The lost art of listening

Listening is one of the key areas of leadership I discussed in last week’s blog about 3 Simple Ways to Elevate Your Leadership. I had some interesting reactions to this so wanted to dive a bit further into the notion of truly LISTENING and its ability to make your leadership soar.

I’m sure there has been a time in your life when you’ve had a conversation with someone and knew for sure that he or she wasn’t really listening, right?  And it’s pretty easy to tell when it’s happening too….usually through lack of eye contact, facial expressions, or the loathed phrase “What did you just say?”  Unfortunately, unless you’re an angel, chances are that the shoe has also been on the other foot and you have been guilty of the same behaviour (guilty as charged – particularly with children who take forever to get to the point!!!)  People know when we’re distracted and not actually ‘present’.

So I’d like to discuss the lost art of listening.

You’d be hard-pressed to find an effective leader who is not an effective communicator.  Communication is vital in accomplishing tasks, passing on important details, acquiring information, developing a shared vision, reaching decisions through consensus, building relationships, and moving people to embrace change. However, for many people communication is viewed through a lens that focuses on why and how information is delivered. In truth, the most effective communicators are those people who listen intently.

By improving our listening skills, we become better communicators while simultaneously building better relationships with peers, prospects and partners.

Here are some great tips on how to become a better listener:

Develop the desire to listen. You must accept the fact that listening to others is your strongest weapon. Given the opportunity, the other person will tell you everything you need to know. If this doesn’t create desire, I don’t know what will.

  1. Always let the other person do most of the talking. This is a simple matter of mathematics. I suggest a 70/30 rule. You listen 70% of the time and you talk 30% of the time.
  2. Don’t interrupt.  There is always the temptation to interrupt so you can tell the other person something you think is vitally important. It isn’t, so don’t. When you are about to speak, ask yourself if it is really necessary.
  3. Learn active listening.  It’s not enough that you’re listening to someone – you want to be sure that they know you’re listening. Active listening is the art of communicating to the other person that you’re hearing their every word (think facial expressions and body language).
  4. Ask for clarification if needed.  This will clear up any misunderstanding you have.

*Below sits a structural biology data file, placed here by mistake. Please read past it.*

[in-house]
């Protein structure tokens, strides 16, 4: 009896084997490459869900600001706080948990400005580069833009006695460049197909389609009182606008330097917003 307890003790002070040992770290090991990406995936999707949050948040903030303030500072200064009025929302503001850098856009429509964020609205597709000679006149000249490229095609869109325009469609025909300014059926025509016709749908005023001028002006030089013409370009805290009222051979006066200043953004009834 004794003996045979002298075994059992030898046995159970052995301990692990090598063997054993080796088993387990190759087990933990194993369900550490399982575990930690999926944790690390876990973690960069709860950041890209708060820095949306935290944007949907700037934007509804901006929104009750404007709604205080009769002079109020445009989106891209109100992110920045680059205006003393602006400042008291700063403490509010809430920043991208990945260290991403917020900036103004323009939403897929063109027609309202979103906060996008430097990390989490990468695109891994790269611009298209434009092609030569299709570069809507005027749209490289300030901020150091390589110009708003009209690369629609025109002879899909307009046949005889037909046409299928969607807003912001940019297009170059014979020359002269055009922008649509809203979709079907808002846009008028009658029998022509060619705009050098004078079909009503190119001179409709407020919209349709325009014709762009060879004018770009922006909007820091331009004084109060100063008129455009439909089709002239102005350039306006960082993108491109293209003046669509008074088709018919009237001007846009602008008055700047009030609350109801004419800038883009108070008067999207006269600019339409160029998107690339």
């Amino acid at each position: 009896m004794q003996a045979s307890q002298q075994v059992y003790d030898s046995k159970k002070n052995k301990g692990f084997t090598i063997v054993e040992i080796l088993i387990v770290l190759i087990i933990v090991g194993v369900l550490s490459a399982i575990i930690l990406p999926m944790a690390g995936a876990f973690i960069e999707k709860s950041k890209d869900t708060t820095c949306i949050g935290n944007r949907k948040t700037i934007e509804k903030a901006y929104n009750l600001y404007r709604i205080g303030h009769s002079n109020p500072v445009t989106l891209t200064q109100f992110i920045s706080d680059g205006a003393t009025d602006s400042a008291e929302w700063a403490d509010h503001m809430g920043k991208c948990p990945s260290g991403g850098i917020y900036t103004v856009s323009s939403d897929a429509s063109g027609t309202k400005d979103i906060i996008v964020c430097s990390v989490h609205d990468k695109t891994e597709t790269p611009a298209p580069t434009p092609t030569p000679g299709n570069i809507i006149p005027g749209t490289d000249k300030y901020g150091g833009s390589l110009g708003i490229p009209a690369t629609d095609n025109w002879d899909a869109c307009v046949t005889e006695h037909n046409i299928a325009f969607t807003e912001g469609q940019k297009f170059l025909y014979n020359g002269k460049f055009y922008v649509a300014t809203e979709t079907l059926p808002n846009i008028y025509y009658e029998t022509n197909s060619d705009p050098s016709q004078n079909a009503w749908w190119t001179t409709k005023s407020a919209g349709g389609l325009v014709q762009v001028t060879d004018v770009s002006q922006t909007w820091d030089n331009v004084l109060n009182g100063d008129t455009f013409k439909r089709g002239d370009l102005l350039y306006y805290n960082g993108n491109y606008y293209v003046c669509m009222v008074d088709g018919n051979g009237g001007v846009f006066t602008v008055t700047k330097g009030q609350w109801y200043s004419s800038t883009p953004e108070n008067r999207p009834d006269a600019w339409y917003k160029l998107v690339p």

5. Get used to ‘listening’ for nonverbal messages – body language.  The other person may be communicating with you via body language. You need to decode the message.
  6. Ask a question…then shut up.  This is a foolproof way to listen. Think of yourself as an interviewer – Leigh Sales, Jana Wendt, Oprah Winfrey, Waleed Aly. They listen and question – so should you.

The key is to really work hard to let other people know that you are actually listening.  The use of eye contact and facial expressions followed up by either additional questions or a synopsis of what was heard conveys to others that you are truly present. If the conversation is happening over the phone or through a digital medium, consider following up with a short summary as to what you heard.

This final tip is probably the most important.  The best way to illustrate that you have really listened is to TAKE ACTION in some way so that the other person knows that they were actually heard.

The action could be moving an idea forward or explaining your decision to go in another direction.  There are always times when people just want to vent and be listened to. In these cases, the most important thing you can do is show you care.

In the digital age, we are all trying so hard to be heard, but are we making the time to listen and reflect?  Social media has ushered in a new era of communication and collaboration.  Traditional hurdles such as time, distance, and money have been overcome as more and more tools are available that allow people to share resources, ideas, opinions, and feedback.  For those of us who routinely leverage social media for these purposes, we are all parts of a vibrant, connected, global community committed to improving professional practice as well as our own lives.  Being able to share information and ideas like never before is exhilarating. BUT, are we taking the time to really listen to what others are sharing?

The art of listening can and MUST be extended to the social media space.

It is not a one-way street. Consider upping your engagement on others’ blogs and updates, and truly engaging in conversations. Reaching out like this can mean the world to someone, and may open an unexpected door for you too.  It shows that you care and are actually listening in the digital space. If someone engages you in this space, with a question or comment, take the time to reply back.

As Aristotle once said, “We are what we repeatedly do. Excellence, then, is not an act, but a habit.” Make improved listening a habit to move more ideas forward and build positive relationships in the process.

Are you honestly listening?

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